Chip Shots by Chip Griffin

Making Sense of All This Startup Advice

Many bits and bytes have been spilled over the past few days about how to curb costs and get the most out of your startup team. The never-shy Jason Calacanis launched the discussion when he rattled off a series of tips for startups to make money, including some controversial ones like firing non-workaholics, buying an expensive espresso machine, and enticing employees to stay in the office longer by catering food. Most of his advice focused on saving money, however.

The Critics and Supporters Weigh In

Christopher Hawkins takes issue with Calacanis’ desire for workaholics. On the 37 Signals blog, he writes that you should "Fire the people who are workaholics!" He goes on to share a number of specific reasons for his view and concludes: "If your start-up can only succeed by being a sweatshop, your idea is
simply not good enough. Go back to the drawing board and come up with
something better that can be implemented by whole people, not cogs."

Venture capitalist Fred Wilson offered his two cents, largely agreeing with many of Jason’s points but adding one that really resonates with me: "hire utility infielders" he says. In other words, find some good jacks-of-all-trades for your startup team where you can’t afford lots of specialists.

TechCrunch founder Michael Arrington says its not just about saving money, but also about hiring the right people.  Billionaire big mouth Mark Cuban (whom I admire despite the moniker) serves up his own take, focusing in part on the need for the founder to be passionate about the startup and not focused on an exit strategy. He also wisely suggests zeroing in on how to make money.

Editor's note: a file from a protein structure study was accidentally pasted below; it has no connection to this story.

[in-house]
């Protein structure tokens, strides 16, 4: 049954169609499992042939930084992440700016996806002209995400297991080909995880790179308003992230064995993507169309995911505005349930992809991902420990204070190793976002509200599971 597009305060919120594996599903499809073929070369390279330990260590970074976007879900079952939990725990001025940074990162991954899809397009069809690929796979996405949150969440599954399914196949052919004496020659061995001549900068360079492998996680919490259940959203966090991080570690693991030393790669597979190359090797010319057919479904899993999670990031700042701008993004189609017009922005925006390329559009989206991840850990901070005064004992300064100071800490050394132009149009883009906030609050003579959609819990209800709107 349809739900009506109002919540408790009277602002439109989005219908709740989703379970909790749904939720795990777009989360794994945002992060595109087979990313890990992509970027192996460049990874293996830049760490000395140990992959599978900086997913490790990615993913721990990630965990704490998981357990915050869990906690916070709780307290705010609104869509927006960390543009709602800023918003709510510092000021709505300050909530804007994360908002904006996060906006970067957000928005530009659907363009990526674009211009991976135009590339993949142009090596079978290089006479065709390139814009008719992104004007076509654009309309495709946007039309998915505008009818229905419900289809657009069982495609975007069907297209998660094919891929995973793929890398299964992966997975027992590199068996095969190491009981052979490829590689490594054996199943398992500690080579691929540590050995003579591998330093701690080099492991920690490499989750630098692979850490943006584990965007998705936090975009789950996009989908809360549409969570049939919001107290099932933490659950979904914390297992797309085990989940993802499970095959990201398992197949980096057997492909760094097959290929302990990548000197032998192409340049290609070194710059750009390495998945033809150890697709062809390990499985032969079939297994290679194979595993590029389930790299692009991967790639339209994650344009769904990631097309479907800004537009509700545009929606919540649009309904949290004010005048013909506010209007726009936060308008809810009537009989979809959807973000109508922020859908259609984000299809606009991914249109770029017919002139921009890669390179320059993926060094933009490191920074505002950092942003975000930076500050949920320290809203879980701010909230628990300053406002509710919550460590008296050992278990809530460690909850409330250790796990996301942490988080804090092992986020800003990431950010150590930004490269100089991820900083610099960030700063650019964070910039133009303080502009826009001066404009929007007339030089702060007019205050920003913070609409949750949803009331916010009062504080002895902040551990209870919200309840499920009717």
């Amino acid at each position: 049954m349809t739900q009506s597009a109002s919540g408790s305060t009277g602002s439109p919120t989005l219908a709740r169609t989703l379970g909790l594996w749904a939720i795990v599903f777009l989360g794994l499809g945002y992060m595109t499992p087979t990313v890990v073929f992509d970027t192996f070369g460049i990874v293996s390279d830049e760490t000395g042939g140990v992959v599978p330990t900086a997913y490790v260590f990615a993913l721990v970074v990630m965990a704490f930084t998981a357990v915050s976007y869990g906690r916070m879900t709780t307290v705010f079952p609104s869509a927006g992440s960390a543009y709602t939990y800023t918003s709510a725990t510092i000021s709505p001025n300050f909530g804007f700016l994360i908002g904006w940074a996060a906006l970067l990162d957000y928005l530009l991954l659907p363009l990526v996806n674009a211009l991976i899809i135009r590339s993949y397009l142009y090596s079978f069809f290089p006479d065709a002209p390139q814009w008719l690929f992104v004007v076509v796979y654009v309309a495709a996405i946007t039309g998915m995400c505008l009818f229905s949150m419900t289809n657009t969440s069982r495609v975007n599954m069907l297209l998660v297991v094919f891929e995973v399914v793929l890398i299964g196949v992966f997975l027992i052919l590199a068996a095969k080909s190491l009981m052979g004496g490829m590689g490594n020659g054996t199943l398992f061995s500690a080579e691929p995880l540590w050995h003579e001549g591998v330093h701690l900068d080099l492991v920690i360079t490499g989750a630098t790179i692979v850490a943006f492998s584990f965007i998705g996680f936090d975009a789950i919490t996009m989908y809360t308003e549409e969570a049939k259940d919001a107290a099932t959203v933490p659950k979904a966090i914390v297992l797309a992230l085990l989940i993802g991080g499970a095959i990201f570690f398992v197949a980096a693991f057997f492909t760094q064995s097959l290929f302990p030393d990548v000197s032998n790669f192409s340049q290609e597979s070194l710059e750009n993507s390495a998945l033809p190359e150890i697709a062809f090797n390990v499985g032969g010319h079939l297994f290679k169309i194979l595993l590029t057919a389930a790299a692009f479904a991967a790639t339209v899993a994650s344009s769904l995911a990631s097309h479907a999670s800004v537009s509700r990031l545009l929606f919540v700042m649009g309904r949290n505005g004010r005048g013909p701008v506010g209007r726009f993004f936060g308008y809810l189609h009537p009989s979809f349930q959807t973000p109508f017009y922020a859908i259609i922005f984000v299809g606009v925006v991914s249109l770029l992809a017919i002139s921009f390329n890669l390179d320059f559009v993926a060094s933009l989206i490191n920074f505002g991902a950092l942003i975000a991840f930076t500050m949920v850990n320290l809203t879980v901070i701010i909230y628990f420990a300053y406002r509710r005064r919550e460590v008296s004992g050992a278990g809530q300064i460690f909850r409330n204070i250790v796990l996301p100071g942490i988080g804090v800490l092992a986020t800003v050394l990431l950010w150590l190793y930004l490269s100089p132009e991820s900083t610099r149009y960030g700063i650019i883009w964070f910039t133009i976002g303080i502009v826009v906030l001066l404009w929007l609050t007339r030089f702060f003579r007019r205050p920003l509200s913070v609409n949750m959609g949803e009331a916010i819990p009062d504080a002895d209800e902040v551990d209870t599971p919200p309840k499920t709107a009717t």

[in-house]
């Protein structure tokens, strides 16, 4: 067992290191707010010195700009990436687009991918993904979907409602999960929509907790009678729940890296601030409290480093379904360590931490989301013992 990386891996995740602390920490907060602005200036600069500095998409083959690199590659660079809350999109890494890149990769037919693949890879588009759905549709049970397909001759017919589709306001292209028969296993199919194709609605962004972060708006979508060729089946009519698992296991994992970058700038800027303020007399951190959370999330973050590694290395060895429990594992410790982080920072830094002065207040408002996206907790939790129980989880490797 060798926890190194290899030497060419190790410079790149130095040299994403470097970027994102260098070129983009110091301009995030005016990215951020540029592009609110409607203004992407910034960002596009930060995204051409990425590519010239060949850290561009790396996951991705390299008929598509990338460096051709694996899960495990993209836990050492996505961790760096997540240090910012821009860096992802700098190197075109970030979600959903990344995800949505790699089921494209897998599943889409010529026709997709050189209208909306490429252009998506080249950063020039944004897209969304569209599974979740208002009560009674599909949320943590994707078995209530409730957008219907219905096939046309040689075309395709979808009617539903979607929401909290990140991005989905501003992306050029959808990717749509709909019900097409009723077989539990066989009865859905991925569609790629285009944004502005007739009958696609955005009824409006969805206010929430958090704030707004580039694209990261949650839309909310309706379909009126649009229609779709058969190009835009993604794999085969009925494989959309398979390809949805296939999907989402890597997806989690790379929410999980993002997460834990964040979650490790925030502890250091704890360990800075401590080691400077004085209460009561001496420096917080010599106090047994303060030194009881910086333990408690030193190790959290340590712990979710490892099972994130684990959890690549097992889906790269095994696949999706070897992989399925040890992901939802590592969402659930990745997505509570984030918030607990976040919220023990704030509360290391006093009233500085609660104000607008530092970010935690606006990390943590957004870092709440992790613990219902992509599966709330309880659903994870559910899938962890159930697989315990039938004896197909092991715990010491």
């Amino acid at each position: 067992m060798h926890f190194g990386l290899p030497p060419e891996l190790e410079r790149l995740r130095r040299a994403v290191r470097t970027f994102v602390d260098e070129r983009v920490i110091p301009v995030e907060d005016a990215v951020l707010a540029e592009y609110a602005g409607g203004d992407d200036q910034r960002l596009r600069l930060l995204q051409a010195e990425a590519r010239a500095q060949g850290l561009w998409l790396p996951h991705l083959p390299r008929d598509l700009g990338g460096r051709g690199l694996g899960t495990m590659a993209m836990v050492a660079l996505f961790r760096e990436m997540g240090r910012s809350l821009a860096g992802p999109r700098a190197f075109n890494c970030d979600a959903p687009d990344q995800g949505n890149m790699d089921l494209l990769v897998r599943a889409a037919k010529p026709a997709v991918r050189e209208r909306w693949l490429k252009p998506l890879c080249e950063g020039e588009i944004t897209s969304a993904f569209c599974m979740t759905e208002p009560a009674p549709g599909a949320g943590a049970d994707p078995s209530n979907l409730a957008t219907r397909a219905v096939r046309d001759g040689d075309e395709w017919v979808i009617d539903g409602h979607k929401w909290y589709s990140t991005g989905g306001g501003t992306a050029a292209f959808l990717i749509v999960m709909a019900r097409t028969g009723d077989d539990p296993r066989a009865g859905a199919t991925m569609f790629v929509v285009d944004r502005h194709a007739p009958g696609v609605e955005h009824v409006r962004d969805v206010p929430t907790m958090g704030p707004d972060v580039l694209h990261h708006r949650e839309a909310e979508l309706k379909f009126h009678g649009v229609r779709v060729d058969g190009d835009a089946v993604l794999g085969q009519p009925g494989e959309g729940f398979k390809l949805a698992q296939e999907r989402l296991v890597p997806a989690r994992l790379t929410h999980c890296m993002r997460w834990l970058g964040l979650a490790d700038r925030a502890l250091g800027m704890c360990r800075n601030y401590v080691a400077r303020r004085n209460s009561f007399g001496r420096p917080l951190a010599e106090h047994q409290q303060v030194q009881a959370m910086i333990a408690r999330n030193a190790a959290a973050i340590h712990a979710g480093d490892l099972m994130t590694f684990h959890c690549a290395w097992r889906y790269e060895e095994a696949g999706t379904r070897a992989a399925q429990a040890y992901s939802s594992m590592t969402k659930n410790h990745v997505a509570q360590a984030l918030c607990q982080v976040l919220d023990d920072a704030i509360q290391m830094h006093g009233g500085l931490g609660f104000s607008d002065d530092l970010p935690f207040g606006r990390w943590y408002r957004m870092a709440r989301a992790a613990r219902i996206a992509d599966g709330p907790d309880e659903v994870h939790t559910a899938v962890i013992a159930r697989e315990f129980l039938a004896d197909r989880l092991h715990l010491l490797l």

Pat Phelan chimes in from across the pond and suggests that startups look to the suburbs for cheaper office space and curb event and travel costs. (In other words, no trips to visit him in Ireland unless you can really justify it!)

Does Anything But the Product Really Matter?

Dave Winer, often a contrarian, offers up an important observation of his own, however, when he speaks of companies he has watched succeed and fail over the years.

the difference is the ones that succeed have a hot product that lots of
people want, and the ones that fail don’t. I don’t think whether you
savor every penny makes much of a difference, in fact if you pinch them
too hard your people are going to hate you, and they have to love the
founder, just as the customers must and the press and even the

I often find my own views at odds with Dave’s but this time I have to admit I’m in agreement more than disagreement.

So What’s Important Here?

Take all of this advice with a grain of salt. If you read the suggestions of all of these individuals, you will see that they disagree as much as they agree. Yet most of them have been quite successful in the startup world themselves.

You can find an expert or a successful person who will tell you that anything you believe is the right way to go. Pick up a stack of business books and some will argue for meetings and some against. Others will advocate work-life balance and some will exhort you to make work your passion.

Ultimately, you need to figure out what works for you and your startup. You will make mistakes. And others will tell you you’re doing it all wrong, while some will say you "get it" (only because you agree with them, by the way).

The good news is the bad news. There’s no playbook to follow. You’ll be making the rules up as you go along but you’ll be judged by others who may view the rules differently. Go forth, build a great product, and have fun while you do it. What happens, happens.

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